The CPA includes several examples of when a data protection assessment is needed, including (1) selling personal data, (2) processing sensitive data and (3) targeting or profiling consumers where there is a foreseeable risk of: unfair or deceptive treatment or unlawful disparate impact on consumers; financial or physical injury; a physical or other intrusion upon the solitude or seclusion, or private affairs if offensive to a reasonable person; or other substantial injury 

Consumer Privacy Rights Under CPA

In addition to the duties imposed on controllers explained above, controllers are also responsible for ensuring that consumers can exercise their CPA privacy rights:

  • Right of access—to confirm if a controller is processing personal data and to “access it” (note: it is unclear how the access right is different from the right to portability described below).
  • Right to correction—to correct inaccuracies in the consumer’s own personal data.
  • Right to delete—to delete personal data concerning the consumer. Given there are no statutory exceptions to this right, it can be anticipated exceptions e.g., for compliance with laws and to prevent fraud will be the subject of regulations.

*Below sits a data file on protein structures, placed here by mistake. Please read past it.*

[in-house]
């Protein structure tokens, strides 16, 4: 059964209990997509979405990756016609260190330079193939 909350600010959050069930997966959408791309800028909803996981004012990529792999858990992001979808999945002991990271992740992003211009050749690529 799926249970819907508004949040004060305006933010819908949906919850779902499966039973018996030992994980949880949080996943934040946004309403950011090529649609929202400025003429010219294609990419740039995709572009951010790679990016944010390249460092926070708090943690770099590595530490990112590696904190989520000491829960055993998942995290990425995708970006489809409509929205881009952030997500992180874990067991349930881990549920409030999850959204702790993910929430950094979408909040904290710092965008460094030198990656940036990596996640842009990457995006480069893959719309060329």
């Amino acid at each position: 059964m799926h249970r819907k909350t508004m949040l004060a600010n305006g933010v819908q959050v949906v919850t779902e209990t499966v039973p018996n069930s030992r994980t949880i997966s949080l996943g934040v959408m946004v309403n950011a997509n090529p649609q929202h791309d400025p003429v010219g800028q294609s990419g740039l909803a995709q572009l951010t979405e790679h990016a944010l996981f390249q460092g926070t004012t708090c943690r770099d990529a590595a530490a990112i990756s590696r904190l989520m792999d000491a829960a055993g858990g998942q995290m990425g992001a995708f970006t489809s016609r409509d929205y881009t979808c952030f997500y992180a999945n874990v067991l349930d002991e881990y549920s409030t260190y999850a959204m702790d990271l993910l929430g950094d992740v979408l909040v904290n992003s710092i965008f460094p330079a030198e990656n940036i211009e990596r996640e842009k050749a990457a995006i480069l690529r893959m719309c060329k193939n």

• Right to data portability—to obtain a copy of their personal data, where feasible in a readily usable format enabling transfer to another entity. A consumer may exercise this right no more than twice per calendar year.
  • Right to opt out— to opt out of processing their personal data for: (1) targeted advertising; (2) sale of personal data; or (3) profiling resulting in decisions of legal or similarly significant effects on the consumer. Beginning July 1, 2024, controllers must provide consumers with a universal opt-out mechanism for opting out of targeted advertising and data sales. The attorney general will issue regulations about this. It is unclear if the universal opt out mechanism will require businesses to respect “Do Not Track” browser signals or another similar mechanism. However the CPA provides that an affirmative consent or opt in will override any background choices reflected through the universal opt-out mechanism, so arguably the universal opt out will be nullified by a checkbox consenting to website terms of service.